We therefore assert that a good starting point for the Commission is to work backward from full Independence to this baseline foundation; that is, taking an ‘Ockham’s Razor’ approach to the Commission’s challenge: to begin from an assumption that were Scotland currently independent from the UK, what areas should be shared that best suits Scotland, and indeed, all Nations within the UK? That would lead to a more equitable position and progress, and reduce the public cynicism related to this Commission. There are an infinitive number of permutations that the Commission could consider whether as a starting point or end, but the simplest of all hypotheses is one where Scotland is already
independent, and this starting perspective prevents discourse and deliberation becoming unnecessarily complex. Looking at where there are existing and likely competing agendas, aspirations and desires between the Nations making up the UK, is a fantastic and logical place to start. Where there are competing or different agendas, it makes sense to encourage and create distinct demarcation between the Parliaments and Nations along those lines.
Similarly, contradictions such as the much peddled and cognitive dissonance that is the ‘subsidy myth’ (yet if thought through, is actually a condemnation of the UK State, rather than a puerile view of Scotland’s place in it), and the ‘West Lothian Question’ could be ably and deftly mitigated by such an approach. All this needs is the courage and resolve to do something exceptional.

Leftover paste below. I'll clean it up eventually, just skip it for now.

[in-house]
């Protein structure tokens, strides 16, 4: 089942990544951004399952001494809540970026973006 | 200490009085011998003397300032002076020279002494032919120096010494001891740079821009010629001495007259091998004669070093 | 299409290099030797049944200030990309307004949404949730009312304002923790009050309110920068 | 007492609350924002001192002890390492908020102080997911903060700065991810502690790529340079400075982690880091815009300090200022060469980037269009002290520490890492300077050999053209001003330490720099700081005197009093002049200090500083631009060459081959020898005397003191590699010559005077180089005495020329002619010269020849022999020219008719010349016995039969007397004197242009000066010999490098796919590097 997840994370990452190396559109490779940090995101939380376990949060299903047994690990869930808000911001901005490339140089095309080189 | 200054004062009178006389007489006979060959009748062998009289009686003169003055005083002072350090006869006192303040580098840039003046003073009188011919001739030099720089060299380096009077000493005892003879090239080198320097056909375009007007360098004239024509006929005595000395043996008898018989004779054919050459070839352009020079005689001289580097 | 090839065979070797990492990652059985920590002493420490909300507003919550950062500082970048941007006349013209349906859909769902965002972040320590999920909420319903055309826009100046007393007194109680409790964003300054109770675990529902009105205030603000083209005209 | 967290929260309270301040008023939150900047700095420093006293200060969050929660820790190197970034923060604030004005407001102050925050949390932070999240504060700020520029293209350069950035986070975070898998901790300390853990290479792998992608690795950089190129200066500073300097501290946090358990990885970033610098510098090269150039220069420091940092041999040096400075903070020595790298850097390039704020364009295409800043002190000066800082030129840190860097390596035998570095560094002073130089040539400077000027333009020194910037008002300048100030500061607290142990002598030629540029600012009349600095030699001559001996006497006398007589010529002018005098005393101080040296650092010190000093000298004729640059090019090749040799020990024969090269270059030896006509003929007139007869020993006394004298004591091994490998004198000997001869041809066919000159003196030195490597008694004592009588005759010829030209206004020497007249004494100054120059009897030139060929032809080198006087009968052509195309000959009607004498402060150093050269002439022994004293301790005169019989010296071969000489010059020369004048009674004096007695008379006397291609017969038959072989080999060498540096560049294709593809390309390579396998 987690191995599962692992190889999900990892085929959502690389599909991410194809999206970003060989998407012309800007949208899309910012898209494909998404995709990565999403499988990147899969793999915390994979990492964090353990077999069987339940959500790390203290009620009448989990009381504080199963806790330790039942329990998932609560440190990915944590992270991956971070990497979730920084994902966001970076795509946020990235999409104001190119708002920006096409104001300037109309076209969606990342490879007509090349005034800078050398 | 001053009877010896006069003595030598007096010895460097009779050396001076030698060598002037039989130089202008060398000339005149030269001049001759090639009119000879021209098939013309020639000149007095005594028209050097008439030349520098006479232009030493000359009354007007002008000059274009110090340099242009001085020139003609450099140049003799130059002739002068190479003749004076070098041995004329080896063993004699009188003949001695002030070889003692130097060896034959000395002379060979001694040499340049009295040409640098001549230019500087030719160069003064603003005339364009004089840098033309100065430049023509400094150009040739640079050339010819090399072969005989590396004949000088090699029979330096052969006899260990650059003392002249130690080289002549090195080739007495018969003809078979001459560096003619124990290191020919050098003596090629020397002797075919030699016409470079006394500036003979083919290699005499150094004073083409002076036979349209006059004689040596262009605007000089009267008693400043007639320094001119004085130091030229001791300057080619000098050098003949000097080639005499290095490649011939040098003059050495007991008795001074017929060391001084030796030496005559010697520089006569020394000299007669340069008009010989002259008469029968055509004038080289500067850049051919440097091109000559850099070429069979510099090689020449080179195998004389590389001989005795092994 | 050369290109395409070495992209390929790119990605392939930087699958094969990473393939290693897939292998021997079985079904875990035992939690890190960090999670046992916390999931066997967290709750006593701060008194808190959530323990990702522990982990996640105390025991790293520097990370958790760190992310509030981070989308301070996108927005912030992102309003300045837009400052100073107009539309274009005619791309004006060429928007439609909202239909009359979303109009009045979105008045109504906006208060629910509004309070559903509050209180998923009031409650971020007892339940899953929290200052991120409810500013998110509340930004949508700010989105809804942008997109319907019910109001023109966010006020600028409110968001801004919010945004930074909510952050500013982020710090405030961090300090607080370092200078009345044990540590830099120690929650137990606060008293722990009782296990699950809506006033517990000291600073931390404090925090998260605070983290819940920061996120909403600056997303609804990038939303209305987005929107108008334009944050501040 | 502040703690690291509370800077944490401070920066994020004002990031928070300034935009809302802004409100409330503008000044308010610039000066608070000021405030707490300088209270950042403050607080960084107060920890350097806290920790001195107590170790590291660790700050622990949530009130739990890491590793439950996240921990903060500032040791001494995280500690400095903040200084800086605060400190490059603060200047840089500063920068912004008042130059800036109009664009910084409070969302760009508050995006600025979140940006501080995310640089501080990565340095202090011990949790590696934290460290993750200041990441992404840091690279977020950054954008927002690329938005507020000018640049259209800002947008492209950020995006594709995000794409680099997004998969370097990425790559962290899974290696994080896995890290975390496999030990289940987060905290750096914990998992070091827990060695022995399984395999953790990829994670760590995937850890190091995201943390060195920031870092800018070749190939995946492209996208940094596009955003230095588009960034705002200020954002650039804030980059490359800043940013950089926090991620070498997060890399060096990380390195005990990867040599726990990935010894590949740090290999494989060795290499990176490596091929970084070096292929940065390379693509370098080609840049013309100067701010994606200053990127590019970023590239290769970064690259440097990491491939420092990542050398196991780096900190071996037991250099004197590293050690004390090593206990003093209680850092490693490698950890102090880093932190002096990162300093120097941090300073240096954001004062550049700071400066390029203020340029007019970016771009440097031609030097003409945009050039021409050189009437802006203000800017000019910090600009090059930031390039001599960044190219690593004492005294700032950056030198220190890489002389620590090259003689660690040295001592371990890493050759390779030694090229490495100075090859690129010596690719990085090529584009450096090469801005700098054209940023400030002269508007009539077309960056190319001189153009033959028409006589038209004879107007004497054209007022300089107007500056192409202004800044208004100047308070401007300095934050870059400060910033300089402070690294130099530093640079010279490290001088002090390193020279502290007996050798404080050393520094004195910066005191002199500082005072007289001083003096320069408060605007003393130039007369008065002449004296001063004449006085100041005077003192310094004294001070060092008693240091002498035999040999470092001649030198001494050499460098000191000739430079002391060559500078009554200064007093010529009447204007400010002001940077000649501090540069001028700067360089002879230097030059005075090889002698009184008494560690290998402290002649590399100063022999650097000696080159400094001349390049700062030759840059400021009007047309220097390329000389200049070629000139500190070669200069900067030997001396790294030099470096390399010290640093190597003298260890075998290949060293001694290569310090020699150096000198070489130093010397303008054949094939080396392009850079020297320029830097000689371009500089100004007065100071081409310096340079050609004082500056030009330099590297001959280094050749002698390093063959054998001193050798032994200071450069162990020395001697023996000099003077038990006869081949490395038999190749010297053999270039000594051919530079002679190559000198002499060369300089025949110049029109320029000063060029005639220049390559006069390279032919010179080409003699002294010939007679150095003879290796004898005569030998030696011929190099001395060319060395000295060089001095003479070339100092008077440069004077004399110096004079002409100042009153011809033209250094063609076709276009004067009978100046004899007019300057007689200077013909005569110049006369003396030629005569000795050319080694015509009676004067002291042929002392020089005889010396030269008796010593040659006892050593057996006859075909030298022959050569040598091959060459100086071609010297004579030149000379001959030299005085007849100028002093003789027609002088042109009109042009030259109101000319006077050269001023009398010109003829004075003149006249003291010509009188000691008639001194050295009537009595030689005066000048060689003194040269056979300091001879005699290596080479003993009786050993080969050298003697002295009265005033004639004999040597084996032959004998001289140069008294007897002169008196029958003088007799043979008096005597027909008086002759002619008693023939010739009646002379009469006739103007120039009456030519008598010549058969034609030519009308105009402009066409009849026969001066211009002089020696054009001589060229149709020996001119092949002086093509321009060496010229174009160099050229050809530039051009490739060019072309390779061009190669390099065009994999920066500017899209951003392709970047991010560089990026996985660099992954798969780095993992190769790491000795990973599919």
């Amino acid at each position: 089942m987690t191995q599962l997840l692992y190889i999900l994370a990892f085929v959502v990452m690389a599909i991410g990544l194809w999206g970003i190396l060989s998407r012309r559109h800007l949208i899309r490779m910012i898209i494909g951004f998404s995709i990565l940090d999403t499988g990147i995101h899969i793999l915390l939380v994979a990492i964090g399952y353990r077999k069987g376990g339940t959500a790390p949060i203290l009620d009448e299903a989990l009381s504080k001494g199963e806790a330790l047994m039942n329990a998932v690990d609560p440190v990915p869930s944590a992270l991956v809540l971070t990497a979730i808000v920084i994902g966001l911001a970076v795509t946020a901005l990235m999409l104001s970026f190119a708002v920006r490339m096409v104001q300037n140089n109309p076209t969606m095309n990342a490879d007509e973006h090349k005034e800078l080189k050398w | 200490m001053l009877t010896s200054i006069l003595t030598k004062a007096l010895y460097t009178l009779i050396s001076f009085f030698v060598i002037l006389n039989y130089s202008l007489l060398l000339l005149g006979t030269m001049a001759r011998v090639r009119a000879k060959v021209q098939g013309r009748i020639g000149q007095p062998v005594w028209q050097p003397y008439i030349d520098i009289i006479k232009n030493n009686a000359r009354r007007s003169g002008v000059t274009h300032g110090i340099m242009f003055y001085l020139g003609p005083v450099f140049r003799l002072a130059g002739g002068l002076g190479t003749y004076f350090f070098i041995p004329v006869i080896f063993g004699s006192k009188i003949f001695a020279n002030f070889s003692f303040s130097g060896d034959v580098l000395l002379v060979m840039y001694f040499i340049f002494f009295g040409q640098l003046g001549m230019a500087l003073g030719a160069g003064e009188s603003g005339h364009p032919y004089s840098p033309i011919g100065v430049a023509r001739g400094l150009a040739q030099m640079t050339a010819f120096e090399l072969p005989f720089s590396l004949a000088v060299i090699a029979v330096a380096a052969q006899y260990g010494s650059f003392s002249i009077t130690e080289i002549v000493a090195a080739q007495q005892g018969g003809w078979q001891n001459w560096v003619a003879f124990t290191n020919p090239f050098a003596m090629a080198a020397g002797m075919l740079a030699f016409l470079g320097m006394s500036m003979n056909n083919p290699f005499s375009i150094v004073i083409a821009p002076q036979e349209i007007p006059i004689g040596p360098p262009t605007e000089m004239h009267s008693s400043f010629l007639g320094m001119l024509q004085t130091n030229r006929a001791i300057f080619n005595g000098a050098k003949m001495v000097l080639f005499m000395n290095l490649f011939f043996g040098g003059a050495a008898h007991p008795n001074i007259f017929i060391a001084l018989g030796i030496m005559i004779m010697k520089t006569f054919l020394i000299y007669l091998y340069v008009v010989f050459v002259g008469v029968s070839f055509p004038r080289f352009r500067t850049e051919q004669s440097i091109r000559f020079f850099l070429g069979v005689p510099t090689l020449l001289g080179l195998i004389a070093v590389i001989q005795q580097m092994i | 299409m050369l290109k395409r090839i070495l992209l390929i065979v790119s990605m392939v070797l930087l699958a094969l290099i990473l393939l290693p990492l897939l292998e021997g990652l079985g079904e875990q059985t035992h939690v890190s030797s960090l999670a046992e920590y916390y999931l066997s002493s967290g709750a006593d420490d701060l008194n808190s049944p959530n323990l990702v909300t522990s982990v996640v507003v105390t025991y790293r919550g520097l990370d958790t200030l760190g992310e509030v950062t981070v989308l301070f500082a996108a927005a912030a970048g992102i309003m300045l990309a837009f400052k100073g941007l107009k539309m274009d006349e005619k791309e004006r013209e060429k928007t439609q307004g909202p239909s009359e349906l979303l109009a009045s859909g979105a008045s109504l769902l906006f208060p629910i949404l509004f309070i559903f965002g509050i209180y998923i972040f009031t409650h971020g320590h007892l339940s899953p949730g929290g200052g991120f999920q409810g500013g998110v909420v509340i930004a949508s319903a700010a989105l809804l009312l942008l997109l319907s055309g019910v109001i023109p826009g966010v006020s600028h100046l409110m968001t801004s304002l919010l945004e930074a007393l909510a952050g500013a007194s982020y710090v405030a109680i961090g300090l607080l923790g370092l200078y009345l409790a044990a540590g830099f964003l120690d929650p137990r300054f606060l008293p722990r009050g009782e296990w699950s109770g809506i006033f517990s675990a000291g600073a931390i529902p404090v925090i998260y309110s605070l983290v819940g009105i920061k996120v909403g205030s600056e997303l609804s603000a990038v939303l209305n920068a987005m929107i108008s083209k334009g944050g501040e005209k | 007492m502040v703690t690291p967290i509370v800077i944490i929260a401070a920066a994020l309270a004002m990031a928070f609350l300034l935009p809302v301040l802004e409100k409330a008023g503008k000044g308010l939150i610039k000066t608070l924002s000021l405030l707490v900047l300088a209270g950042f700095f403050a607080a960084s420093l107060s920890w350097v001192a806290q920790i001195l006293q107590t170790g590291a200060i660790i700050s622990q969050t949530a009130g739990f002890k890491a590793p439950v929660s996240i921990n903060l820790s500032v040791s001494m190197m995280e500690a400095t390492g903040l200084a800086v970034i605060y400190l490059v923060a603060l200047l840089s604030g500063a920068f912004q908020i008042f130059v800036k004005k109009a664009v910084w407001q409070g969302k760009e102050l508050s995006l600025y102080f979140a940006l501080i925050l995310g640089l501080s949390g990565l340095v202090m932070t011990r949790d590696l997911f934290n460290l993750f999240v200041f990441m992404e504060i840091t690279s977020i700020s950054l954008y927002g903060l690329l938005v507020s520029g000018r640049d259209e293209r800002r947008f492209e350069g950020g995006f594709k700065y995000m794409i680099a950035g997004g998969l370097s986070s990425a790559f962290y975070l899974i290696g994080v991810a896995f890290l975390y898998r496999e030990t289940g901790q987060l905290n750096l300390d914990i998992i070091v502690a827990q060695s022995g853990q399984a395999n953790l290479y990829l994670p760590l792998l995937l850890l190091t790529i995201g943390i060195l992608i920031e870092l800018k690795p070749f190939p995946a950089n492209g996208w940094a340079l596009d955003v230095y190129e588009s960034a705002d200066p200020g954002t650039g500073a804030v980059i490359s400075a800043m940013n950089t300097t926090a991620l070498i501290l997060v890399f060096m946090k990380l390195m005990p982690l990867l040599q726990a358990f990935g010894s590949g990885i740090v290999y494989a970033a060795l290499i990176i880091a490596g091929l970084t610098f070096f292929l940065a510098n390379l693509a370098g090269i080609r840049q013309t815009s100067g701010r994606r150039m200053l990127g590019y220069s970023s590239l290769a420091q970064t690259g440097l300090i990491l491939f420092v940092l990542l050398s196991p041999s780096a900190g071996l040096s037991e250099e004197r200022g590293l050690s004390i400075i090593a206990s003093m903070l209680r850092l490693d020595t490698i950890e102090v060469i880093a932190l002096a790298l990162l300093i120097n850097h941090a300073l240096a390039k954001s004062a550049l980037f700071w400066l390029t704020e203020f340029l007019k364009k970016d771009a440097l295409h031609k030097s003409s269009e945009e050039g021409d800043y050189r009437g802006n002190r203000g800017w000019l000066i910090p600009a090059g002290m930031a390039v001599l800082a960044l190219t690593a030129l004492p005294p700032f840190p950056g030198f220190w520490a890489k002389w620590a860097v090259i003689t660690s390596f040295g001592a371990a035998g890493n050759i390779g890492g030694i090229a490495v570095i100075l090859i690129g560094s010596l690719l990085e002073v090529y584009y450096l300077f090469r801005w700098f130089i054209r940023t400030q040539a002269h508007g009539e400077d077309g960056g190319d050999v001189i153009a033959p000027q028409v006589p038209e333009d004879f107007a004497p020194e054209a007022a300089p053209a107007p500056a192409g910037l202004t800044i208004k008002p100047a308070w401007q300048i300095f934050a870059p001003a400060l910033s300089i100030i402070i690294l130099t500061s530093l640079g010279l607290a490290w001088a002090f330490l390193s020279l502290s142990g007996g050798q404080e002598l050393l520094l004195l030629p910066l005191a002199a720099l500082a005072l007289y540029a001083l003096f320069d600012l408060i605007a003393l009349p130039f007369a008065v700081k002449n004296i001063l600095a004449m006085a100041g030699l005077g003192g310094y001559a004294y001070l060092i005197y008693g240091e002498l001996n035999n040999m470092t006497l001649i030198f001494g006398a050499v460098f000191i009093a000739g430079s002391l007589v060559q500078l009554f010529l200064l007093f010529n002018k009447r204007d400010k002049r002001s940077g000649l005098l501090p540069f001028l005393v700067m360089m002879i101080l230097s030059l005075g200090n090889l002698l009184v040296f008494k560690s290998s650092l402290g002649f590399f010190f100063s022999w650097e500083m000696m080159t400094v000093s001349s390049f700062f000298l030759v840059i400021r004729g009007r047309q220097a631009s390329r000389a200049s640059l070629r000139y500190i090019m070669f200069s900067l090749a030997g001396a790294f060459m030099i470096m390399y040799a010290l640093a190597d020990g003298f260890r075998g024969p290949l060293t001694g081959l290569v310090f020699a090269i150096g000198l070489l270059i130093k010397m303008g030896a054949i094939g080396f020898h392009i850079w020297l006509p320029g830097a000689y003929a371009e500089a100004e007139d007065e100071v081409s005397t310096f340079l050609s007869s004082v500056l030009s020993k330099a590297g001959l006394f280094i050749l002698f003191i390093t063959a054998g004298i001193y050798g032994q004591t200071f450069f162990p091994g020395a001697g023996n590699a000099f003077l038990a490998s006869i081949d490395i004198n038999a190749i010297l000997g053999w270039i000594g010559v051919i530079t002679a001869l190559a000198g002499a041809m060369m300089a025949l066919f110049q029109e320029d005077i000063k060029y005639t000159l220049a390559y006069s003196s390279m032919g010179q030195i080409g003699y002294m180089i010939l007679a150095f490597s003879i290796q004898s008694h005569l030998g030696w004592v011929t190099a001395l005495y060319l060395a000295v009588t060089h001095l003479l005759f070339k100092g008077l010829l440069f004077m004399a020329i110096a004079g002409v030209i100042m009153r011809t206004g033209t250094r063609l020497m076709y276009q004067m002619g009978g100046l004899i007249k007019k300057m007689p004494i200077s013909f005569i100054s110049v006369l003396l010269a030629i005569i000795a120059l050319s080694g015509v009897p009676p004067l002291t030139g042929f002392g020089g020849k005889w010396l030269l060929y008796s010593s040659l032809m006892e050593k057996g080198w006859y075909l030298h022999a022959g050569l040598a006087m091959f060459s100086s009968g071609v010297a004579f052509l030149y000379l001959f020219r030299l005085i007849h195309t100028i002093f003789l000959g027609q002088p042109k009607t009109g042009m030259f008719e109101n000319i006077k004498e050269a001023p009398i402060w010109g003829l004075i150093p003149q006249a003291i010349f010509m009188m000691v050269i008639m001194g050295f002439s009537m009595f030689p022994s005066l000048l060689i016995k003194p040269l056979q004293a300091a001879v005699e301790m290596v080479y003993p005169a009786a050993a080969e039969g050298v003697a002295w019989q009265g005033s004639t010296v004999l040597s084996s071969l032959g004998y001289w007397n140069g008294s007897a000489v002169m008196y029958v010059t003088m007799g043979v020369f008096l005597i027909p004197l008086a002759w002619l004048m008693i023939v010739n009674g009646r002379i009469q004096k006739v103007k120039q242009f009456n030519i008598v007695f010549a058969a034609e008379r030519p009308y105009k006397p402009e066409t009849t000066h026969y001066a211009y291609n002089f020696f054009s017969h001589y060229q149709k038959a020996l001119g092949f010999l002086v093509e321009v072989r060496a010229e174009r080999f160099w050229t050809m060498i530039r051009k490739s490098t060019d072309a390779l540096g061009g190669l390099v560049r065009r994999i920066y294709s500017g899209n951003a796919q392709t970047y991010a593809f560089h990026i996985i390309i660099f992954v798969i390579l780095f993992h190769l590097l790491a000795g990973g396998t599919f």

Likewise, any existing assets, debts and other ongoing areas relating to the ‘UK Balance Sheet and Profit & Loss Account’ that have to be resolved due to any new arrangements, must also be negotiated on that premise; to prevent continuation of anomalies such as the incessant massive expenditure on projects that have no benefit to, or explicit agreement of, the people of Scotland. The UK Government’s Business Secretary Vince Cable described London as ‘a giant suction machine draining the life out of the rest of the country’ – and it much be asserted and recognised here that economically, and in business or industrial terms, London and Westminster strategises and creates policies that benefit that area, rather than the profile of industry sectors and interests that lie outside of that city.